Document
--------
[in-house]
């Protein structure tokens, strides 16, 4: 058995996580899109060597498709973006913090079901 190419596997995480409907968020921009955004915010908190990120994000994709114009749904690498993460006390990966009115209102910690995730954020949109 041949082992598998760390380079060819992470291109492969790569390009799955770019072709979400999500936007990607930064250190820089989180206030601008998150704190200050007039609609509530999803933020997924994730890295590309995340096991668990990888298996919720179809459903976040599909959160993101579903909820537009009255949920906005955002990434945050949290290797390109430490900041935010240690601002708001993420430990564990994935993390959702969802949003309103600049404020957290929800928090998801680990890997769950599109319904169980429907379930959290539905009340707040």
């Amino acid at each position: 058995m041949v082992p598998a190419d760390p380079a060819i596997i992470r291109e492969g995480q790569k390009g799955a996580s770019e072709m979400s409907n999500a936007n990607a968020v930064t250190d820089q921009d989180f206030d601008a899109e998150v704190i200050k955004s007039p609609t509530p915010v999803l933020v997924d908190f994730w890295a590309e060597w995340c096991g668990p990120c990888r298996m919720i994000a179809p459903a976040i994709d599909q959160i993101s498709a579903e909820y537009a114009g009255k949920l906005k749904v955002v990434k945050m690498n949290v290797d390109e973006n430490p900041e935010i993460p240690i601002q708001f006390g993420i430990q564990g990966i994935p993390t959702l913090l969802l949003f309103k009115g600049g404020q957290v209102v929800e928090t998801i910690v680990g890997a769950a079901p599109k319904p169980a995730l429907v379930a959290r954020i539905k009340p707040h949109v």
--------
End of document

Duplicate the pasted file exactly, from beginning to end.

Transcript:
[in-house]
């Protein structure tokens, strides 16, 4: 058995996580899109060597498709973006913090079901 190419596997995480409907968020921009955004915010908190990120994000994709114009749904690498993460006390990966009115209102910690995730954020949109 041949082992598998760390380079060819992470291109492969790569390009799955770019072709979400999500936007990607930064250190820089989180206030601008998150704190200050007039609609509530999803933020997924994730890295590309995340096991668990990888298996919720179809459903976040599909959160993101579903909820537009009255949920906005955002990434945050949290290797390109430490900041935010240690601002708001993420430990564990994935993390959702969802949003309103600049404020957290929800928090998801680990890997769950599109319904169980429907379930959290539905009340707040």
């Amino acid at each position: 058995m041949v082992p598998a190419d760390p380079a060819i596997i992470r291109e492969g995480q790569k390009g799955a996580s770019e072709m979400s409907n999500a936007n990607a968020v930064t250190d820089q921009d989180f206030d601008a899109e998150v704190i200050k955004s007039p609609t509530p915010v999803l933020v997924d908190f994730w890295a590309e060597w995340c096991g668990p990120c990888r298996m919720i994000a179809p459903a976040i994709d599909q959160i993101s498709a579903e909820y537009a114009g009255k949920l906005k749904v955002v990434k945050m690498n949290v290797d390109e973006n430490p900041e935010i993460p240690i601002q708001f006390g993420i430990q564990g990966i994935p993390t959702l913090l969802l949003f309103k009115g600049g404020q957290v209102v929800e928090t998801i910690v680990g890997a769950a079901p599109k319904p169980a995730l429907v379930a959290r954020i539905k009340p707040h949109v």